Happy Canada Day! Let’s go to the mall … today!
Warning: This is not a traditional movie review, but an exploration of politics and pop culture within the Hunger Games movie universe. Spoilers ahead!
“The spectacle is capital accumulated to the point where it becomes image.” – Guy Debord
Hunger Games fever is sweeping the nation! Catch it! The film adaptation, directed by Gary Ross (Pleasantville, Seabiscuit), focuses on the story of Katniss Everdeen, a coal miner’s daughter from District 12. Through an act of selflessness, she volunteers to go in her sister’s place to the 74th Annual Hunger Games. At the Hunger Games, children between the ages of 12 to 18 fight to the death in front of a national audience.
While this represents only the bare bones of the plot, the film itself offers a unique take on the collisions of politics and pop culture. The nation of Panem had a nasty civil war where the poorer outlying districts fought against the richer central districts. When hostilities ceased, a Truce was signed. The Truce stipulated that two young children be selected from each district to fight to the death. (A nostalgic film is played on a massive public screen in District 12. This commemorative film eerily echoes Leni Riefenstahl’s Olympia(1938) with its chiseled heroic youths holding swords and striking sculptural poses.) The process by which the children are drafted is named The Reaping, a term with agricultural and religious connotations. During the opening text crawl, it is explained that the Reaping and Hunger Games are “penance” the former rebellious districts must pay to the victorious districts.
Susanne Collins vision is fascinating because she shows how a political ideology transformed into a pop cultural phenomenon. After 74 years, what was once a weighty political ritual has become an empty sports spectacle, complete with sponsors, an opening ceremony, and betting. Gary Ross is a nice fit for director, since his previous effort, Pleasantville, offers an analogous situation, with Tobey Maguire and Reese Witherspoon trying to escape, then eventually trying to liberate, an entirely mediated space. The Tributes fight in a similar mediated space, since personnel associated with the Head Gamemaker can easily manipulate its environment.
Akin to the modern-day Olympics, the Hunger Games seeks to depoliticize a painful political event. Instead of killing each other for political or territorial control, the contestants kill each other in order to become victorious. Prior to the actual game, the draftees are treated as media superstars, each getting interviewed by the Emcee Caesar Flickerman.
The Hunger Games offers a fascinating blend of right- and left-wing authoritarianisms. Like North Korea or Nazi Germany, there is mass spectacle. Everyone watches the Games, the same way everyone listens to Big Brother’s instructions via television in Orwell’s 1984. The economic gap between the districts has echoes of France’s ancien regime and the Occupy movement’s nefarious 1%. The wealthy districts has a dolled-up citizenry with facepaint, make-up, and outrageous hairstyles. (Cf. Jean-Paul Gaultier’s futuristic costuming in the Fifth Element). The film is to be commended for making Elizabeth Banks ugly (she plays Effie Trinket). Not ugly in the sense of Quasimodo or someone with physical deformities, but someone whose artificiality, arrogance, and unawareness make her simply vulgar. The largest breach of decorum with her is not the televised murder or economic chasm between district, but “manners!” In the end, manners are rituals and codes one must follow in a certain socioeconomic group. Katniss is a threat to Panem, not because of her adept archery skills, but because her intelligence bespeaks a knowledge of codebreaking. She is victorious as both a tenacious fighter and one who “games the system.” (We live in an age where school shootings are commonplace, alongside stories of teenagers hacking formidable computer programs. No wonder this movie and novel trilogy speaks to so many young people.)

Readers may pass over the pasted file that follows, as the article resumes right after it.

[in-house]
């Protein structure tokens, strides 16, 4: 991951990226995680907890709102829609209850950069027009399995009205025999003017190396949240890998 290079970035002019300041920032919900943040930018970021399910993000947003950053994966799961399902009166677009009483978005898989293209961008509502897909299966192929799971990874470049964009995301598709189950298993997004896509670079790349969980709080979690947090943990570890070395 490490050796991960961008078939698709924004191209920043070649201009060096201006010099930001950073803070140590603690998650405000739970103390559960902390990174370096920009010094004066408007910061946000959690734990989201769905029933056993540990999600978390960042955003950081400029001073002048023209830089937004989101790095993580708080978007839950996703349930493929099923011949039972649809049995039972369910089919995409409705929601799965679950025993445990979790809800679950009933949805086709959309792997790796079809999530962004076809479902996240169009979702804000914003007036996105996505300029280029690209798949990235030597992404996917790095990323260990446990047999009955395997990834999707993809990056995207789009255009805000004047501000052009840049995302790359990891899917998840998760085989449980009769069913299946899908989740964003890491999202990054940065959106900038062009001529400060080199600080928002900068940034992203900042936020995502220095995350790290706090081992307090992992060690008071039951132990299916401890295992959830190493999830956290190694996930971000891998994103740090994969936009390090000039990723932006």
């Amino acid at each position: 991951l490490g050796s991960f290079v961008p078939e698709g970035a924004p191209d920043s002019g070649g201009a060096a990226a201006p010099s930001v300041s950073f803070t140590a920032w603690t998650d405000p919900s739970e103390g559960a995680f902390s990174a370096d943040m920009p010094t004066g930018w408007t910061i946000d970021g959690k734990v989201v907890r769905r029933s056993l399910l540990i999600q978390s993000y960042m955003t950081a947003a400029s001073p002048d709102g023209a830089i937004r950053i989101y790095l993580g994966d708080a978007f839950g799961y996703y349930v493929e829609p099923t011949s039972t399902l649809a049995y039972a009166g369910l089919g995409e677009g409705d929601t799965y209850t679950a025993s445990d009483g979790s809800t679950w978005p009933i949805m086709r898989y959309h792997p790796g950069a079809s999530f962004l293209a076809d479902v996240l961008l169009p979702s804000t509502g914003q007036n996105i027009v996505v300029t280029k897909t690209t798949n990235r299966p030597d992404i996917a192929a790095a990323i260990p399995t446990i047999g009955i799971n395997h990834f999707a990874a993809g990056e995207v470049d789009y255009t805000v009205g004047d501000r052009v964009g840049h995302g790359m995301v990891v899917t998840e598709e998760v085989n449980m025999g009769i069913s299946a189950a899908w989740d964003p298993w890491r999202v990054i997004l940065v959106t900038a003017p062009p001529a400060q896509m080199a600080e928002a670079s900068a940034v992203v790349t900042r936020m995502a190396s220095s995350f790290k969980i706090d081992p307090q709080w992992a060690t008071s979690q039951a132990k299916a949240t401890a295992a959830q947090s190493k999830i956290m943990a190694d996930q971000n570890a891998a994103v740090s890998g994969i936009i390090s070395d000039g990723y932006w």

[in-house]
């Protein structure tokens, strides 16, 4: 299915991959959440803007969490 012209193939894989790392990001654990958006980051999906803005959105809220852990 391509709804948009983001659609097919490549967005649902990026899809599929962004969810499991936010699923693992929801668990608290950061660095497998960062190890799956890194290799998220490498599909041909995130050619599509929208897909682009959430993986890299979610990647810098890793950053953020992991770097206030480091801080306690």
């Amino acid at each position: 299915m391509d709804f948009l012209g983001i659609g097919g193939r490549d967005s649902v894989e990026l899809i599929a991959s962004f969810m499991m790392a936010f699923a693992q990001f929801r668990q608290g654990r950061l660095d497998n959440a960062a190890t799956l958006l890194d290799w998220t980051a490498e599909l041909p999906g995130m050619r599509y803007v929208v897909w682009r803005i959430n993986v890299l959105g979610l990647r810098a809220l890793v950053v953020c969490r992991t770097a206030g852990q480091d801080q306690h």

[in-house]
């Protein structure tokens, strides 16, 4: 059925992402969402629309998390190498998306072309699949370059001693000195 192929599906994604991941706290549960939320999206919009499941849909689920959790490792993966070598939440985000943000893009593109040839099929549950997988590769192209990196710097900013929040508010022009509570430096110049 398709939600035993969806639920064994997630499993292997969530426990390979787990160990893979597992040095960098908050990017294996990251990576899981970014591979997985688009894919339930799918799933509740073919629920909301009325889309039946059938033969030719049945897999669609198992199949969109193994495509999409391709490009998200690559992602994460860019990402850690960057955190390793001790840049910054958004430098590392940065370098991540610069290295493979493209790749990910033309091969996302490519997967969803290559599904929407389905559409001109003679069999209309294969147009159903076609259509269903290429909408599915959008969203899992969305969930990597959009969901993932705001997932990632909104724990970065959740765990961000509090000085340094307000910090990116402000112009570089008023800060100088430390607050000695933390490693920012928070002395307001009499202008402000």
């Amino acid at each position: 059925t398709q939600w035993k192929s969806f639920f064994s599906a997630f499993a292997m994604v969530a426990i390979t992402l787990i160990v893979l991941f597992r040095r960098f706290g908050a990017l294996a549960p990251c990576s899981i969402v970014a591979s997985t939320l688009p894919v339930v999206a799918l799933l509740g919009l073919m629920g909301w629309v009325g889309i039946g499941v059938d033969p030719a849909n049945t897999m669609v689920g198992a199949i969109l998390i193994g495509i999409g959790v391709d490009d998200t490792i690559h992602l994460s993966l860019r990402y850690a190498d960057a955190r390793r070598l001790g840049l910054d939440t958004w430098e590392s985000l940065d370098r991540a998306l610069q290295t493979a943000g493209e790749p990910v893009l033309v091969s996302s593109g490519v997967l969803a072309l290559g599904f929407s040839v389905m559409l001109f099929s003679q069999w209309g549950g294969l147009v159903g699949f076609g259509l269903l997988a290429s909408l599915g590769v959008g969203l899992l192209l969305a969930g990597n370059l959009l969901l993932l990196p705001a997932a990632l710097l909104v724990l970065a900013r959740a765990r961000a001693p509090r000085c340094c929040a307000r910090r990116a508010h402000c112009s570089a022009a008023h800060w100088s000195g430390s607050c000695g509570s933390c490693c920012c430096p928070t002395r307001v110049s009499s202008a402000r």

As the games hit their dramatic peak, someone from a wealthy district kills Rue, a young girl from District 11. This causes a riot in District 8 that boils over into other districts, creating a tense political situation. During the ensuing debacle, President Snow talks with the Gamemaker, saying to the effect that “a little hope is good, but too much hope is dangerous. Contain it.” When I first heard those lines, I recalled last year’s Arab Spring. For too long, the United States has spooned out hope in tiny portions to the peoples of the Middle East. The United States would make constant promises about freedom and liberty, and then simultaneously prop up brutal dictatorships because of either their natural resources or their geopolitical position associated with the Cold War and/or War on Terror. The Arab Spring was something the United States could not control and it scared us as much as an Osama bin Laden videotape. One recalls how the United States simultaneously talked about supporting freedom yet made constant associations between Arab Spring protesters and Al-Qaeda. Freedom and liberty are fine, control and commodities are more preferable.